[ Parent ]

      •  I don't trust the source because... (none)
        ...RFE/RL had been a US gov't sponsored propaganda tool which was established in the early days of the Cold War. Until 1971, RFE was funded by the CIA. Now, it's considered to be a "private" corporation chartered in Delaware (which they keep making a point of) and it's Broadcasting Board of Governors is chaired by none-other-than Kenneth Y. Tomlinson (yes the same Tomlinson formerly from the CPB).

        Any media organization funded by and staffed with Bush administration cronies really has no credibility to me. Yes, they do have a "journalistic code of ethics," but so does Fox, WaPo and the NYT.

        http://en.wikipedia.org/...

        http://www.rferl.org/...

      •  Prediction: (none)
        Very soon the Bush regime will discover that Uzbekistan is run by BAD GUYS and we must all DO SOMETHING about it.
    •  The Gas Connection? (none)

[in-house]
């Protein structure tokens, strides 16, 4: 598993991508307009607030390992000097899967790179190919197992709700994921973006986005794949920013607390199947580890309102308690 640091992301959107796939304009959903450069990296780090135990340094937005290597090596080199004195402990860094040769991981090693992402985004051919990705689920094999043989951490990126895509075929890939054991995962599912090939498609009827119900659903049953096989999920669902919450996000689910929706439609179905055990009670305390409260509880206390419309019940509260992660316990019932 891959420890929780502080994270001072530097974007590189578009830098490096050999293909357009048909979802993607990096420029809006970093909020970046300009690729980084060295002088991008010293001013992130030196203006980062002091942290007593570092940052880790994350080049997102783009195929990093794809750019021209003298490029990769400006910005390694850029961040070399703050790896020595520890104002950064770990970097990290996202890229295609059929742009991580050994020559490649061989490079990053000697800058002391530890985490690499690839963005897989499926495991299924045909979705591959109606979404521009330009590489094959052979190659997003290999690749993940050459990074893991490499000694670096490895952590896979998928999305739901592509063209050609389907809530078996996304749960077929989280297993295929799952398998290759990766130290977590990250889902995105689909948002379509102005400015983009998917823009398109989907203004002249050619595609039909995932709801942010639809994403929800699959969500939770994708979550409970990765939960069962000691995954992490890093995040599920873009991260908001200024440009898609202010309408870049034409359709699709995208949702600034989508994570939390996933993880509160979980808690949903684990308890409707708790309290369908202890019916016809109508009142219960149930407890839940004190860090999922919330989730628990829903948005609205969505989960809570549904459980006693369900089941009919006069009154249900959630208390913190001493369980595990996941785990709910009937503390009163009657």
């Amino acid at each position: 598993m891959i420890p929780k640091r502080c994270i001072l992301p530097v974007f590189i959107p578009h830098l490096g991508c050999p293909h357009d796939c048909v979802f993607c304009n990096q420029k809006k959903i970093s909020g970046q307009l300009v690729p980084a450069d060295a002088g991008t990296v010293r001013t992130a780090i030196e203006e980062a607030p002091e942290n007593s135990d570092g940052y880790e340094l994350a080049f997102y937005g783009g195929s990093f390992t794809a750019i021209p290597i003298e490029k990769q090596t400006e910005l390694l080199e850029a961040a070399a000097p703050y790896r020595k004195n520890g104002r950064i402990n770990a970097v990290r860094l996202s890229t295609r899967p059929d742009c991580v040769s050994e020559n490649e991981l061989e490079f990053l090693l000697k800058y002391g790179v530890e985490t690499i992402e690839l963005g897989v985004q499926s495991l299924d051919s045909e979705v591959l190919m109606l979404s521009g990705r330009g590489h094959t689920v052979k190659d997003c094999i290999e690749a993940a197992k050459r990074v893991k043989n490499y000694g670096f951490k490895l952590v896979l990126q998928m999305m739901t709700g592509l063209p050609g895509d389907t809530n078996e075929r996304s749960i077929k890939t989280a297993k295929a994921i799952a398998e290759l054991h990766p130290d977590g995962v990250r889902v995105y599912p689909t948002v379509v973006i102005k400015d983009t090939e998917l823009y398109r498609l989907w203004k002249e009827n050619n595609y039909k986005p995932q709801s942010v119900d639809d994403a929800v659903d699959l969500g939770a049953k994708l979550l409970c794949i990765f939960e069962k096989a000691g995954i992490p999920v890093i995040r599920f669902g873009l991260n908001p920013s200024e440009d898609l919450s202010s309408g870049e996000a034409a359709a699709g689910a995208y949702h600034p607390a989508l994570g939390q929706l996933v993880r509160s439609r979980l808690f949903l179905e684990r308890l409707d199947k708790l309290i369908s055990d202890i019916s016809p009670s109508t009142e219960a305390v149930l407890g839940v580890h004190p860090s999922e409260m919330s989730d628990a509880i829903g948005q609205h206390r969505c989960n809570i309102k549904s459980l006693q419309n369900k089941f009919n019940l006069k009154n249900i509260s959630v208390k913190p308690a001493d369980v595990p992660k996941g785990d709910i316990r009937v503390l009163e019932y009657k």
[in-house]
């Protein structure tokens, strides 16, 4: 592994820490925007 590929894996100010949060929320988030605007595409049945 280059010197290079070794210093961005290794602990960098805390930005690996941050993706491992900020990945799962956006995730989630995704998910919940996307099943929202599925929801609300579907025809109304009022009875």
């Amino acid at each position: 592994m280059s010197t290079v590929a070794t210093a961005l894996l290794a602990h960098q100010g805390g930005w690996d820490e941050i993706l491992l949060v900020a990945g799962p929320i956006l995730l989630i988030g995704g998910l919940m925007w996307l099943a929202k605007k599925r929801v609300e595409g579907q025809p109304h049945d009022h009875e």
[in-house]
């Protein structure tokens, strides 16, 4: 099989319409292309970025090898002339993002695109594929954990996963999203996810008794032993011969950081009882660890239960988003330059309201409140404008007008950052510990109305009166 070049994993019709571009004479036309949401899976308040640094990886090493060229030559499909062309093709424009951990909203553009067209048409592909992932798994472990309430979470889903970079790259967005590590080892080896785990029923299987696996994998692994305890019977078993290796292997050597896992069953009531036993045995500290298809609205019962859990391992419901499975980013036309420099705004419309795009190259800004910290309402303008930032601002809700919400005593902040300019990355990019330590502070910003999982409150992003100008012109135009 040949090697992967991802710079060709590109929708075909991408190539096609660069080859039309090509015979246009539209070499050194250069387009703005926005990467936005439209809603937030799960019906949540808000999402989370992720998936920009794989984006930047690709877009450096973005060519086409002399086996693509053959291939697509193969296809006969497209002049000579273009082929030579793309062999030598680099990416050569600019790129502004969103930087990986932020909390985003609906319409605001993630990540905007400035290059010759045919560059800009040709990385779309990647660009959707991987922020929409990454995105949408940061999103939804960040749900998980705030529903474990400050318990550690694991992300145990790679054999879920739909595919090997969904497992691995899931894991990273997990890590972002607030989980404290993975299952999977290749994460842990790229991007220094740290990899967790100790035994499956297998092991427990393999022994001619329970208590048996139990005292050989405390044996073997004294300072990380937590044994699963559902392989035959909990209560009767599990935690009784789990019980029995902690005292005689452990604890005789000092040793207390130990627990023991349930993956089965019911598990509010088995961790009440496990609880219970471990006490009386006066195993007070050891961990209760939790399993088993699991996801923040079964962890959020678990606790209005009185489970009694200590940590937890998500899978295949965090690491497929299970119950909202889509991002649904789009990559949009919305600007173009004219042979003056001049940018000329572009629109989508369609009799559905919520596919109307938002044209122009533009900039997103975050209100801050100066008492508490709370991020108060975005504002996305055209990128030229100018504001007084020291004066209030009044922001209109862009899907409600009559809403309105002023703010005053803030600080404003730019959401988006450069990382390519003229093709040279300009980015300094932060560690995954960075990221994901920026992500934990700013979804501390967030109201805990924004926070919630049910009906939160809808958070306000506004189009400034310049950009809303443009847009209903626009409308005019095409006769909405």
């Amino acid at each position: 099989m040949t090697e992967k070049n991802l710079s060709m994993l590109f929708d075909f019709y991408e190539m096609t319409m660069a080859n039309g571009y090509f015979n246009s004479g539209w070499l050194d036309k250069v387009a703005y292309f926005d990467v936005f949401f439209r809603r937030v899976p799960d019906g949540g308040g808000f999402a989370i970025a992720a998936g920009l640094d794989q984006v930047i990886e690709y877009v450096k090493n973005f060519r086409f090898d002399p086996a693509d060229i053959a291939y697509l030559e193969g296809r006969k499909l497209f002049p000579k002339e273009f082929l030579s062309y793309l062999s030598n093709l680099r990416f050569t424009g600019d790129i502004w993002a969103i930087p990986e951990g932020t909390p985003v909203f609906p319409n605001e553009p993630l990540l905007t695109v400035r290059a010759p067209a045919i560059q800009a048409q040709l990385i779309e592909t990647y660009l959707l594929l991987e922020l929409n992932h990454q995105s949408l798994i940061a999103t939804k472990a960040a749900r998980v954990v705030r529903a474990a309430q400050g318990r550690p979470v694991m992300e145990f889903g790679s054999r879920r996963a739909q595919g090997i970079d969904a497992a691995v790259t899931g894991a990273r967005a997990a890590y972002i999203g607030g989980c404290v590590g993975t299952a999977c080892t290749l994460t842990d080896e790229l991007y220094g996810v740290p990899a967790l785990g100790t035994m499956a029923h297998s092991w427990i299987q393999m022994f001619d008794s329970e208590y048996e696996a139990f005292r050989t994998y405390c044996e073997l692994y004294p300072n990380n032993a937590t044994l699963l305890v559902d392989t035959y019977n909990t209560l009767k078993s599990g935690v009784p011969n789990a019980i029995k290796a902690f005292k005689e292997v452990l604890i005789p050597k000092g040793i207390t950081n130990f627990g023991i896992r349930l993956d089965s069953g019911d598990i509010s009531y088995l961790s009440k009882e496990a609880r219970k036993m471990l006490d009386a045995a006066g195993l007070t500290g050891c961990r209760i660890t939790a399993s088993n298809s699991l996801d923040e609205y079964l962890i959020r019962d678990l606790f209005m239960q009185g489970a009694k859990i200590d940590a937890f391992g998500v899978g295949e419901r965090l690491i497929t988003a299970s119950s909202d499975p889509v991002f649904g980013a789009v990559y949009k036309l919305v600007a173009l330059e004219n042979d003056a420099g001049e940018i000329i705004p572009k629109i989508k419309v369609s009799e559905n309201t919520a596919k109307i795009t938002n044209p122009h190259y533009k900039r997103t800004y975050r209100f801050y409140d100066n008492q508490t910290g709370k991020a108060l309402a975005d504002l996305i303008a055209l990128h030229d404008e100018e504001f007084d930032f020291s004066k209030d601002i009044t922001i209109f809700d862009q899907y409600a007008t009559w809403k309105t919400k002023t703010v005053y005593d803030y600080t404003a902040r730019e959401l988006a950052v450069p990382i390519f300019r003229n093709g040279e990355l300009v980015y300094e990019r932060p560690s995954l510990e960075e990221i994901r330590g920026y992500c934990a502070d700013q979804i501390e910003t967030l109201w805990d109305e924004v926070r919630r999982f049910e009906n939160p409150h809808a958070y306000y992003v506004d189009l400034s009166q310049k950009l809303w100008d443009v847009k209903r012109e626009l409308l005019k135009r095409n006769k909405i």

Afghanistan and Caspian Sea oil pipeline routes
      Taleban in Texas for talks on gas pipeline (BBC 1997)
      http://news.bbc.co.uk/...
  •  Huge Kos. (4.00)
    Wow. And people wonder why I get most of my news from the blogosphere these days...

    Good work.

    •  Biggest moment in the history of blogdom (4.00)
      Seriously. This is a huge development.

      Huge.

      Kudos to the British bloggers for bringing this out.

      PubliusTV: A Collaborative Media Network

      by BriVT on Thu Dec 29, 2005 at 10:55:47 AM PST

      [ Parent ]

      •  The shame will rise in us all ... (4.00)
        The Turkish writer Orhan Pamuk wrote recently in the New Yorker that it is hard for him and other moderates in the Muslim world to defend democracy, when the so called democratic nations are resorting to despicable methods on the flimsiest of grounds.

        Point taken.

        "I don't do quagmires, and my boss doesn't do nuance."

        by SteinL on Thu Dec 29, 2005 at 11:01:09 AM PST

        [ Parent ]

    •  I concur...this is HUGE Can't wait for Scotty (4.00)
      to say, "I haven't seen those memos yet..."(lying sack of shit that he is)...then "We don't discuss matters of foreign intelligence with the press."(also known as "Mind your own business"...well, this IS OUR BUSINESS as you people are supposed to represent us.)